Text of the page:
Having kids changes your relationship and there is usually a period of shock and adjustment. Some couples go with it, and with good communication can manage the transition really well. Other couples quite literally fall apart at the seams.
As nice as kids are, they are tiring (and emotionally and physically and mentally and financially draining) and obviously ones relationship can and will never be the same once they enter our lives.
As difficult and as challenging as it is for couples with regular, typical needs kid, it is way more challenging for couples with kids who have ADD/ADHD. If you have neuro-typical kids, multiply that intensity by 12590 and you will see what parents of neuro-atypical kids have to contend with every single day. Then imagine the strain that this kid can put on the marriage.
As a result of this and also as a result of many other things (including things like differing on the way you parent your ADD/ADHD kid and family pressure and money – it’s expensive to have ANY kid who requires more help than the average kid) there is tremendous strain on the marital relationship. The latest studies show that 60% of kids with ADD/ADHD have divorced parents. I can believe that. Really.
My husband and I are very aware of the pressure that our kids place on our relationship.
Here are some of the things we do to maintain our sanity and to protect our relationship:
- We make sure that we are on the same side wrt Child1’s issues. There is A LOT of talking about where we are at, what the way forward is, how we are going to cope with a certain situation, how we will handle future situations, which friends WE will hang out with as a family etc etc. There is an unspoken agreement between us. I am the Researcher, the Phone-call-maker, the Scheduler, the Therapist Finder. He understands my need to be practical in times of uncertainty. He understands my need to feel like I’m in control of a situation and that I do this by “managing” things the way I would manage a project. He pitches up at appointments when I need him to. He is the listener who provides opinions and asks MORE questions about things that I didn’t think about. HE is the enforcer. He is the strict parent (I’m also strict but I’m more of a softie – I think we balance out quite well). We often don’t agree on how to best handle a situation but ultimately he implicitly trusts my judgement and my intuition.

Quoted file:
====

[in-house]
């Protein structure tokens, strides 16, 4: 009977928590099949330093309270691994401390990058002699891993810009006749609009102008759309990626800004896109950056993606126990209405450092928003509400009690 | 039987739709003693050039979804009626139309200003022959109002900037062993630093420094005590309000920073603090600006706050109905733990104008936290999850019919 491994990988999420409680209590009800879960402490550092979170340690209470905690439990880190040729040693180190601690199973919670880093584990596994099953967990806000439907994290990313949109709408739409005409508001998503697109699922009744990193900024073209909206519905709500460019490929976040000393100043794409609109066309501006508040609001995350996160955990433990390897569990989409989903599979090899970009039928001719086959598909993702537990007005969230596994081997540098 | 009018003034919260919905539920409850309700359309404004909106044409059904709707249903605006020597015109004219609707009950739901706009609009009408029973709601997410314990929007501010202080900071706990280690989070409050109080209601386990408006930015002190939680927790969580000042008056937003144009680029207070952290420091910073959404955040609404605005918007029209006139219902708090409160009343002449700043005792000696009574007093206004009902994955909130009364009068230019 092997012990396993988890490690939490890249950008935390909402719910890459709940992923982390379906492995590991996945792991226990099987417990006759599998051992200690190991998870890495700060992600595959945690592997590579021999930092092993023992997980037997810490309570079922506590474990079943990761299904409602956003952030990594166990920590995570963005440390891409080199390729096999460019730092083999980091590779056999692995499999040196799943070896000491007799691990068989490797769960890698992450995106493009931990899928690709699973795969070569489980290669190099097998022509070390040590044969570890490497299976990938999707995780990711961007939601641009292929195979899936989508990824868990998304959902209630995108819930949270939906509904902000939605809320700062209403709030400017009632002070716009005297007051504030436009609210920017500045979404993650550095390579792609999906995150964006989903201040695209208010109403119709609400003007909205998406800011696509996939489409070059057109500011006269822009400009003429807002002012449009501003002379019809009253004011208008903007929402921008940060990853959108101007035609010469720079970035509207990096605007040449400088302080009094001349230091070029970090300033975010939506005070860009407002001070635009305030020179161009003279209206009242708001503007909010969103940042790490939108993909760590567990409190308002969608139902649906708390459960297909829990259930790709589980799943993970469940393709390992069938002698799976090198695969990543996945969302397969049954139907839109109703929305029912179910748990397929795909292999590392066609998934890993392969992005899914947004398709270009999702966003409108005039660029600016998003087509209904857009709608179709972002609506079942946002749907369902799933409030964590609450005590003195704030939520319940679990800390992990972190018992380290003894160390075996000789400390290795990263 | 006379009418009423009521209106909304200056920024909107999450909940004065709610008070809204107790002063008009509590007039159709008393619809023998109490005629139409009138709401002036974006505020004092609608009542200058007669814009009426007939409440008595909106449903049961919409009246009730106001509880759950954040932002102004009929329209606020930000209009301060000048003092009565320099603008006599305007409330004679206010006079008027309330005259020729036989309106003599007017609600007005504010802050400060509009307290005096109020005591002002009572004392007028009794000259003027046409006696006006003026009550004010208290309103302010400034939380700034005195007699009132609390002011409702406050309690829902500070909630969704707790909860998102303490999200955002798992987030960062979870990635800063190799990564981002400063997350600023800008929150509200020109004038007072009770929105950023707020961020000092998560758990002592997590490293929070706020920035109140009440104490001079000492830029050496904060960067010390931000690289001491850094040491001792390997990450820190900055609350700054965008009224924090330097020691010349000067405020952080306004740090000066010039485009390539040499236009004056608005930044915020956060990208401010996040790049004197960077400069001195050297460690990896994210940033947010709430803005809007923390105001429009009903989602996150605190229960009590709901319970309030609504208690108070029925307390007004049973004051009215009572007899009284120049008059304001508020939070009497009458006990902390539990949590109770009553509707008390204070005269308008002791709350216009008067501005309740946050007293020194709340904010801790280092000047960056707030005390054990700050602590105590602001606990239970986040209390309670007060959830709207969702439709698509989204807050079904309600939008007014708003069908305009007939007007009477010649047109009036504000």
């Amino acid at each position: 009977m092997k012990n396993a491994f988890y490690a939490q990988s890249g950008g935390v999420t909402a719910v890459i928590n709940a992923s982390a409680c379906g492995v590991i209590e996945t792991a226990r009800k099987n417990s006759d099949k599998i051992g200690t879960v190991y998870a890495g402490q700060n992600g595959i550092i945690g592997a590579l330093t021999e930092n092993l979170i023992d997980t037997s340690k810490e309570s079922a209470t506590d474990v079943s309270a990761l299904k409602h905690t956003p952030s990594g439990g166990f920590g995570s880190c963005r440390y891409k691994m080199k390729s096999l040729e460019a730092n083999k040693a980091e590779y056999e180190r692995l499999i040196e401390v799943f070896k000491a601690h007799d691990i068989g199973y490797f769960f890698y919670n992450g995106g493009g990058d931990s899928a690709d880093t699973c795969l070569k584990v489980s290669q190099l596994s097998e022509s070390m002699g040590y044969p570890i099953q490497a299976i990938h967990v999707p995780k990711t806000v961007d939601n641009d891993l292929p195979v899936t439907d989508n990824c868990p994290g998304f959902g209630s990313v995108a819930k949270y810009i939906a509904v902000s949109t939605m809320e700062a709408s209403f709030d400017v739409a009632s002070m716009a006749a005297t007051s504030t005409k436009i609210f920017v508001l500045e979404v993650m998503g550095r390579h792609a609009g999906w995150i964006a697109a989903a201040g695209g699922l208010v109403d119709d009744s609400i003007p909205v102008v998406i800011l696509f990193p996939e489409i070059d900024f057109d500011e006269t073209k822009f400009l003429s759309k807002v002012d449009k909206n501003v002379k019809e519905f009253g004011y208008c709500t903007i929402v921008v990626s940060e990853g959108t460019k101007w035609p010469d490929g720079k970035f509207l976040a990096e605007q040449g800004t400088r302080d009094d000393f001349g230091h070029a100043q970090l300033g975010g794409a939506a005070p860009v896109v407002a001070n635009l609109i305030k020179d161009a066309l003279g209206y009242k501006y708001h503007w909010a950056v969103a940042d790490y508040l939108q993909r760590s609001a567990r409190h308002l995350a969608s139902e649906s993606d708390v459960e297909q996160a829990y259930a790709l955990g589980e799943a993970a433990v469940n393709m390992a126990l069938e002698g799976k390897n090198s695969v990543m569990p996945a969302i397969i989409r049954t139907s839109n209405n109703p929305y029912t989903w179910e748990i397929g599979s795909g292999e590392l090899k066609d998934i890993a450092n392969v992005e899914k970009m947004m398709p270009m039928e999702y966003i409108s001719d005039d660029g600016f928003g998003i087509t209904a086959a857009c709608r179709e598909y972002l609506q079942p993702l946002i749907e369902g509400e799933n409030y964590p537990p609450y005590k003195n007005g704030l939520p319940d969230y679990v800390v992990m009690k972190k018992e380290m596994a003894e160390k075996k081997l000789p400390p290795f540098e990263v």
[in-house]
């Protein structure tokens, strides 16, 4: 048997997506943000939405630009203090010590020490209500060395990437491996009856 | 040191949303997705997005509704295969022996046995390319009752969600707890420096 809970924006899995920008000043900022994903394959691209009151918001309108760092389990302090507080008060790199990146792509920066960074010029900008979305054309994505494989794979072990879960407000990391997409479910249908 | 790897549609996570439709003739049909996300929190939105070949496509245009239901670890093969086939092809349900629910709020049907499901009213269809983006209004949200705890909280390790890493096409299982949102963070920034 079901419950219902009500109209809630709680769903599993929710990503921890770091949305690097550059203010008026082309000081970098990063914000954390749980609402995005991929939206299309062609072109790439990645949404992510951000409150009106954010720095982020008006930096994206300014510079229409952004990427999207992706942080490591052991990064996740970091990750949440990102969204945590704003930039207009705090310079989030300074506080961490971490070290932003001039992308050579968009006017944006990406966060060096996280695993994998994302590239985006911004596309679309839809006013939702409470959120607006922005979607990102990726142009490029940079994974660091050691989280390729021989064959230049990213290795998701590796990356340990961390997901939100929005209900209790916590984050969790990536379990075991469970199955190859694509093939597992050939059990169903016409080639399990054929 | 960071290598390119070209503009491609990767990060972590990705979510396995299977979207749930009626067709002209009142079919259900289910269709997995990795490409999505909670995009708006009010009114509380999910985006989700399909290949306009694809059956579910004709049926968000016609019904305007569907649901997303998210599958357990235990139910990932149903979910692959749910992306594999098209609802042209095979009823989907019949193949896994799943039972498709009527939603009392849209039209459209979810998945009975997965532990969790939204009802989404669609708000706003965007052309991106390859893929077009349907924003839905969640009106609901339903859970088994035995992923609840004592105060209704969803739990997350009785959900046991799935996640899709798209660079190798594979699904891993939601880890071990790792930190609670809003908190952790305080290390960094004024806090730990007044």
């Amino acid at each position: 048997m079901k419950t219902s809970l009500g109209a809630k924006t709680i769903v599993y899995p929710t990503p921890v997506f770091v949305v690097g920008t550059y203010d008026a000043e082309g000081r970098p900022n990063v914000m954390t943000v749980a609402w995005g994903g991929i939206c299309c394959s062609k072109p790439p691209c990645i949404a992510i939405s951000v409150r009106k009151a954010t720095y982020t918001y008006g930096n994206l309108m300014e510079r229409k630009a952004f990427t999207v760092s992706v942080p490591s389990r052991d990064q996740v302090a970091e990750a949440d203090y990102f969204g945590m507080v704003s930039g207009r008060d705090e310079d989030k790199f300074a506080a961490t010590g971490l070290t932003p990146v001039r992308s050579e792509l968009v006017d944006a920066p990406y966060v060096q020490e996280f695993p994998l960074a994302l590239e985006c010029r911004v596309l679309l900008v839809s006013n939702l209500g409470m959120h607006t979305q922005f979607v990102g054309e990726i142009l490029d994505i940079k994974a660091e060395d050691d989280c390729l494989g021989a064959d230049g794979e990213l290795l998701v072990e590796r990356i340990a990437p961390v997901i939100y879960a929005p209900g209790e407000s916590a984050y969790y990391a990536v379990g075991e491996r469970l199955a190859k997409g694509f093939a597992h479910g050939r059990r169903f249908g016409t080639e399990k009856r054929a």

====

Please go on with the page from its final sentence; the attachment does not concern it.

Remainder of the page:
- We let them sleep out at MIL at least every 6th weekend AND for at least 5 days during the school holidays. Really this is the BEST kind of breather ever. There is beautiful silence, no routine and your house stays clean. There is NOTHING better than this and it’s like we are on holiday.
- We have really strict rules for bedtime. Our kids know that we don’t want to see them after 8pm – we don’t care what they do in their room, they just need to be out of sight so we can have silence and just have some Mom and Dad time or even individual time to do stuff that we each enjoy doing – this is just as important.
- We have regular couple time. I find that if we don’t do this often enough (like AT LEAST once a week) then we start to seriously annoy one another.
- Regular dates – we go out alone about twice a month – if money was not an issue then we would probably do a weekly going out date night. Am sure that in time we’ll get there. One thing that my DH insists on is NOT talking about them. We are meant to be a regular couple hanging out. NOT parents. We talk about EVERYTHING else except them. In the beginning this is hard – but it does get easier.
To be honest, EVERYTHING essentially boils down to keeping the lines of communication open and talking talking talking.
Often, things do go a bit off tangent and we do go into the occasional funk – really, we are not a perfect couple and in addition to our kids issues we ALSO have our individual flaws. But, as with any relationship (neuro-typical or neuro-atypical kids or not) there are some brilliant moment and some not so brilliant moments.
We have never needed to see a counsellor or a shrink but IF we ever get to a point where this becomes necessary, then we will be sure to go to someone who understands what a neuro-atypical needs child can do to a marriage.
Do you know of couples who have divorced as a result of the strain that Neuro Atypical kids place on the marital relationship?